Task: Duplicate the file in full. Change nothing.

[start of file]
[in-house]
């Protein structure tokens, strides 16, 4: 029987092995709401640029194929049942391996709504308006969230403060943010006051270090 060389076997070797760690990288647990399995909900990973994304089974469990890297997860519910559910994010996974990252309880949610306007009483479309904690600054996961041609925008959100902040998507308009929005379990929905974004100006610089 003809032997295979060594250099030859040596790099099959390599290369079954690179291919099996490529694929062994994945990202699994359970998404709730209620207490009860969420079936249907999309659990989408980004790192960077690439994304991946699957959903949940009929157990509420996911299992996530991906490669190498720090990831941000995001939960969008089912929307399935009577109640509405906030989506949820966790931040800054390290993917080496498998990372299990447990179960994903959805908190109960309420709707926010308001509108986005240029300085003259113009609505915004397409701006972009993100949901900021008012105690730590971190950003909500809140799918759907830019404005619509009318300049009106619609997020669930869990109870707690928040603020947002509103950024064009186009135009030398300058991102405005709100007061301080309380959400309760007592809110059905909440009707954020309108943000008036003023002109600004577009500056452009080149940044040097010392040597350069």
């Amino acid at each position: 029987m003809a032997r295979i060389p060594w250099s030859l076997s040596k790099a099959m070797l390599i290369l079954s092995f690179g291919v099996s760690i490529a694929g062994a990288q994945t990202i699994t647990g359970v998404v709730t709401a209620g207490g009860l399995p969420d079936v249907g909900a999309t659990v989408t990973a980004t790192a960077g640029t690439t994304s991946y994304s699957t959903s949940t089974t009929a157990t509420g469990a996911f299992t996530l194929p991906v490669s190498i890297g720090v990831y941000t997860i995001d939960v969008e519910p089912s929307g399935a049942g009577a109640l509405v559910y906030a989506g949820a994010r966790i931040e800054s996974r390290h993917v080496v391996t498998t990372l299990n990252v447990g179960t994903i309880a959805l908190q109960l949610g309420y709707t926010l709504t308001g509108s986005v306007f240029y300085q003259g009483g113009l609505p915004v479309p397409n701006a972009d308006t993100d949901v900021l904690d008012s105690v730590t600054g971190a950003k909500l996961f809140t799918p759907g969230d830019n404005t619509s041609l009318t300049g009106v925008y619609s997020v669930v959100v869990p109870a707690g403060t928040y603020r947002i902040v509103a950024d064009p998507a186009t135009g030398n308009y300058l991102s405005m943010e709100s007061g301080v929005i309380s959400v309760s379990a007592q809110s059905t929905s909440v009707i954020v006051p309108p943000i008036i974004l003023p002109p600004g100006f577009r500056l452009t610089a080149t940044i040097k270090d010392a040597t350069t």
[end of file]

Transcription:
[in-house]
């Protein structure tokens, strides 16, 4: 029987092995709401640029194929049942391996709504308006969230403060943010006051270090 060389076997070797760690990288647990399995909900990973994304089974469990890297997860519910559910994010996974990252309880949610306007009483479309904690600054996961041609925008959100902040998507308009929005379990929905974004100006610089 003809032997295979060594250099030859040596790099099959390599290369079954690179291919099996490529694929062994994945990202699994359970998404709730209620207490009860969420079936249907999309659990989408980004790192960077690439994304991946699957959903949940009929157990509420996911299992996530991906490669190498720090990831941000995001939960969008089912929307399935009577109640509405906030989506949820966790931040800054390290993917080496498998990372299990447990179960994903959805908190109960309420709707926010308001509108986005240029300085003259113009609505915004397409701006972009993100949901900021008012105690730590971190950003909500809140799918759907830019404005619509009318300049009106619609997020669930869990109870707690928040603020947002509103950024064009186009135009030398300058991102405005709100007061301080309380959400309760007592809110059905909440009707954020309108943000008036003023002109600004577009500056452009080149940044040097010392040597350069």
């Amino acid at each position: 029987m003809a032997r295979i060389p060594w250099s030859l076997s040596k790099a099959m070797l390599i290369l079954s092995f690179g291919v099996s760690i490529a694929g062994a990288q994945t990202i699994t647990g359970v998404v709730t709401a209620g207490g009860l399995p969420d079936v249907g909900a999309t659990v989408t990973a980004t790192a960077g640029t690439t994304s991946y994304s699957t959903s949940t089974t009929a157990t509420g469990a996911f299992t996530l194929p991906v490669s190498i890297g720090v990831y941000t997860i995001d939960v969008e519910p089912s929307g399935a049942g009577a109640l509405v559910y906030a989506g949820a994010r966790i931040e800054s996974r390290h993917v080496v391996t498998t990372l299990n990252v447990g179960t994903i309880a959805l908190q109960l949610g309420y709707t926010l709504t308001g509108s986005v306007f240029y300085q003259g009483g113009l609505p915004v479309p397409n701006a972009d308006t993100d949901v900021l904690d008012s105690v730590t600054g971190a950003k909500l996961f809140t799918p759907g969230d830019n404005t619509s041609l009318t300049g009106v925008y619609s997020v669930v959100v869990p109870a707690g403060t928040y603020r947002i902040v509103a950024d064009p998507a186009t135009g030398n308009y300058l991102s405005m943010e709100s007061g301080v929005i309380s959400v309760s379990a007592q809110s059905t929905s909440v009707i954020v006051p309108p943000i008036i974004l003023p002109p600004g100006f577009r500056l452009t610089a080149t940044i040097k270090d010392a040597t350069t």